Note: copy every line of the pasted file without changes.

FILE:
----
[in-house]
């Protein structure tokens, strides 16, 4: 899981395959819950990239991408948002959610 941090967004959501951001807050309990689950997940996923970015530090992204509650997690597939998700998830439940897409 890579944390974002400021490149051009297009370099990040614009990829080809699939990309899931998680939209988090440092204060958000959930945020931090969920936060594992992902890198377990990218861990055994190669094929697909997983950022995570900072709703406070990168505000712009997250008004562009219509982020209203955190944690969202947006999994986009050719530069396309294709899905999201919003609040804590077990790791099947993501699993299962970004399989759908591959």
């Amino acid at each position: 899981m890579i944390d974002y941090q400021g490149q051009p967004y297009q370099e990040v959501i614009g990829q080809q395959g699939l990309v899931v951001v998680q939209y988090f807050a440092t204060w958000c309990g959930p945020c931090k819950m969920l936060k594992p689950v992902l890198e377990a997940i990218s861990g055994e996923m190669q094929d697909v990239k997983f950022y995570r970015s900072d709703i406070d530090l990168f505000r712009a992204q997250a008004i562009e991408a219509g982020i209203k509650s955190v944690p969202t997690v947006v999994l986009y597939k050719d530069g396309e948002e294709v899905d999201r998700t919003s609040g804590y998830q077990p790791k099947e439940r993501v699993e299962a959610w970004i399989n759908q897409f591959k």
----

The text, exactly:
[in-house]
């Protein structure tokens, strides 16, 4: 899981395959819950990239991408948002959610 941090967004959501951001807050309990689950997940996923970015530090992204509650997690597939998700998830439940897409 890579944390974002400021490149051009297009370099990040614009990829080809699939990309899931998680939209988090440092204060958000959930945020931090969920936060594992992902890198377990990218861990055994190669094929697909997983950022995570900072709703406070990168505000712009997250008004562009219509982020209203955190944690969202947006999994986009050719530069396309294709899905999201919003609040804590077990790791099947993501699993299962970004399989759908591959």
């Amino acid at each position: 899981m890579i944390d974002y941090q400021g490149q051009p967004y297009q370099e990040v959501i614009g990829q080809q395959g699939l990309v899931v951001v998680q939209y988090f807050a440092t204060w958000c309990g959930p945020c931090k819950m969920l936060k594992p689950v992902l890198e377990a997940i990218s861990g055994e996923m190669q094929d697909v990239k997983f950022y995570r970015s900072d709703i406070d530090l990168f505000r712009a992204q997250a008004i562009e991408a219509g982020i209203k509650s955190v944690p969202t997690v947006v999994l986009y597939k050719d530069g396309e948002e294709v899905d999201r998700t919003s609040g804590y998830q077990p790791k099947e439940r993501v699993e299962a959610w970004i399989n759908q897409f591959k």